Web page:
Ending one of the louder parlor games in Boston-area real estate, Harvard announced on December 19 that it had selected Tishman Speyer, the Manhattan-based development giant that owns most of New York’s Rockefeller Center among numerous other holdings, to develop a 14-acre parcel in Allston.
Harvard already has initial regulatory permission from the Boston Planning and Development Agency for 900,000 square feet on the parcel, which will join a ream of other development in Allston, some of it Harvard-driven.
For instance, the 14 acres—which is due to host what Harvard’s calling its Enterprise Research Campus—will be located next to its new science and engineering complex on Western Avenue and across the street from the Harvard Business School. The ERC plans call for a mix of 400,000 square feet of office and lab space for research-focused companies, green space, 250,000 square feet of residences, and a 250,000-square-foot hotel and conference center, according to the university.
The school and its chosen developers, as well as architect firm Studio Gang, are trying to think outside of the box as far as the ERC’s design, according to Harvard. That hotel and conference center, for one thing, will be known as the Treehouse, and would serve as a kind of welcome center for the complex—or, as the school describes it, “a hyper-social building for local, regional, and global populations.”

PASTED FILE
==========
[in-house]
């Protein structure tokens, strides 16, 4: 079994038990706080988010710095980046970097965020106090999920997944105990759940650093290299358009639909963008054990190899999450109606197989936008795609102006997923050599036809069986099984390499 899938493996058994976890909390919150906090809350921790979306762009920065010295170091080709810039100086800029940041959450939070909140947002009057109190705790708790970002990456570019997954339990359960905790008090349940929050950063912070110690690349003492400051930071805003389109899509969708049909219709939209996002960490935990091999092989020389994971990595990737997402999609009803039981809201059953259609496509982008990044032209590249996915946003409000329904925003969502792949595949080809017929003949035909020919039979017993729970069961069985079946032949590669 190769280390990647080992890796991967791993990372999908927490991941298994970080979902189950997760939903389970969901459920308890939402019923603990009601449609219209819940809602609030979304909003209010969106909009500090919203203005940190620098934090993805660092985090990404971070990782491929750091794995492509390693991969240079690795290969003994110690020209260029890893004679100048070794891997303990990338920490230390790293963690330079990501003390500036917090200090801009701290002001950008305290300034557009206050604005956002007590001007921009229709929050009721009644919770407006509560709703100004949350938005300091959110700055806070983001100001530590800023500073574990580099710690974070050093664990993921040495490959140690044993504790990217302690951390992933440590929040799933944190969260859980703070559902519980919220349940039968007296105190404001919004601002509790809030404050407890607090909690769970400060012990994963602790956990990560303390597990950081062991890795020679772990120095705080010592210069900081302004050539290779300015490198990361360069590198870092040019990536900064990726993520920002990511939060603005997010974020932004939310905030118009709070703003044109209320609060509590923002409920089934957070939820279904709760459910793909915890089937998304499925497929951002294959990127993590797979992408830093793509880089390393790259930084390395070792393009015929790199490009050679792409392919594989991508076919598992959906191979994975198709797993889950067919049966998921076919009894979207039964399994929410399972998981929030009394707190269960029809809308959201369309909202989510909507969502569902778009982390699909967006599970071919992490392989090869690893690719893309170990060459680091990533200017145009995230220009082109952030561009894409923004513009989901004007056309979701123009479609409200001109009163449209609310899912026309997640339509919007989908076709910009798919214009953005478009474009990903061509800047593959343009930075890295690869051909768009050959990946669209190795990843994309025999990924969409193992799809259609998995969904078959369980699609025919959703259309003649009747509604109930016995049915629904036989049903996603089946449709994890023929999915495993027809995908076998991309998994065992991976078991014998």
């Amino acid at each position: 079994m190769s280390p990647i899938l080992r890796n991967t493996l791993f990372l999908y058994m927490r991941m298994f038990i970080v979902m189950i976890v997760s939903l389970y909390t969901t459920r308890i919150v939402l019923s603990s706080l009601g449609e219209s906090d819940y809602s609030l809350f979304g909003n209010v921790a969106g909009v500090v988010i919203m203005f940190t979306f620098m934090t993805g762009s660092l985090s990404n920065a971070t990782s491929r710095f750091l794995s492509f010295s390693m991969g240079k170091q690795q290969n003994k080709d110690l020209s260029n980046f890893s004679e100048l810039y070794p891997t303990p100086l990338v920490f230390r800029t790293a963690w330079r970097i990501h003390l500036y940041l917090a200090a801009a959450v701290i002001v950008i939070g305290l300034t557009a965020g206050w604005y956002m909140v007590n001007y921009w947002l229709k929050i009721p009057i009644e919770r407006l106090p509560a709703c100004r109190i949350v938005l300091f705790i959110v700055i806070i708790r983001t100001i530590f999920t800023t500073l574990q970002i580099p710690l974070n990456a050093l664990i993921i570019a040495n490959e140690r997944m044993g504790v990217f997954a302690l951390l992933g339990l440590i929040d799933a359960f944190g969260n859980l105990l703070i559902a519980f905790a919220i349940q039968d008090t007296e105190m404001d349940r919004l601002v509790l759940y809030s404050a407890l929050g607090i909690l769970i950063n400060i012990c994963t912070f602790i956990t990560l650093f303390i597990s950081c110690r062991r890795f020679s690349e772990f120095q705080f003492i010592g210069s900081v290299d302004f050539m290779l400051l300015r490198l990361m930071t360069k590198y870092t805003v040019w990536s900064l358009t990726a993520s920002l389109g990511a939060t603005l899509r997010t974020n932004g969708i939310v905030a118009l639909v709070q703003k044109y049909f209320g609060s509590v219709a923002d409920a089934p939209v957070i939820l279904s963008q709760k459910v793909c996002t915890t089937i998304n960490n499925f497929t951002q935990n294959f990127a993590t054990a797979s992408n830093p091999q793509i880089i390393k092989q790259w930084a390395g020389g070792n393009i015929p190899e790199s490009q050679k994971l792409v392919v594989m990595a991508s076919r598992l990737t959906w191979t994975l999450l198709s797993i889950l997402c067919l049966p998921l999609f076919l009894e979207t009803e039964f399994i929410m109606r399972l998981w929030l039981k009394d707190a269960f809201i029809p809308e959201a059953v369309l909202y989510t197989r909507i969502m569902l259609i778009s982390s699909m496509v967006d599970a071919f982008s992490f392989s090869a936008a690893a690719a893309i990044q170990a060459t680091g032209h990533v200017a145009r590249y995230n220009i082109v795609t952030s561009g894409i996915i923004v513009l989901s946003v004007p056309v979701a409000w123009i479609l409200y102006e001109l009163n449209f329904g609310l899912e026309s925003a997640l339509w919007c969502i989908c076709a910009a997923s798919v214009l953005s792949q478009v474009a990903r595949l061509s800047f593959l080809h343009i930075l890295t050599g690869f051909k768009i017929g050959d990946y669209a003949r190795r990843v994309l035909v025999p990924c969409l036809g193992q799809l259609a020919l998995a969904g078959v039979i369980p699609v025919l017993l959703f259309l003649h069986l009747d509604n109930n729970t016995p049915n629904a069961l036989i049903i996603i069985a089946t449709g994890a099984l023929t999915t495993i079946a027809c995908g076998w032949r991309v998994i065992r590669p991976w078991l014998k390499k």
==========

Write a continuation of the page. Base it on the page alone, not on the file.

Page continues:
Studio Gang and Tishman Speyer also say they will aim for a low-carbon footprint for the buildings.
“Capturing the spirit of innovation of the Enterprise Research Campus, our design will transform a former industrial site into a fertile new ground for the exchange of ideas and creative expression,” Jeanne Gang, Studio Gang’s founding principal, said in a statement. “We envision a neighborhood brought to life with low-carbon buildings and resilient green spaces that foster community and connect people to their natural environment.”
The exact parameters of the 14-acre project are still in flux. For instance, it’s supposed to include around 300 apartments in its residential portion, though it’s unclear how many of those will be designated affordable.
It’s also important to note that this phase is only the beginning—Harvard owns another 22 acres next to it. Stay tuned.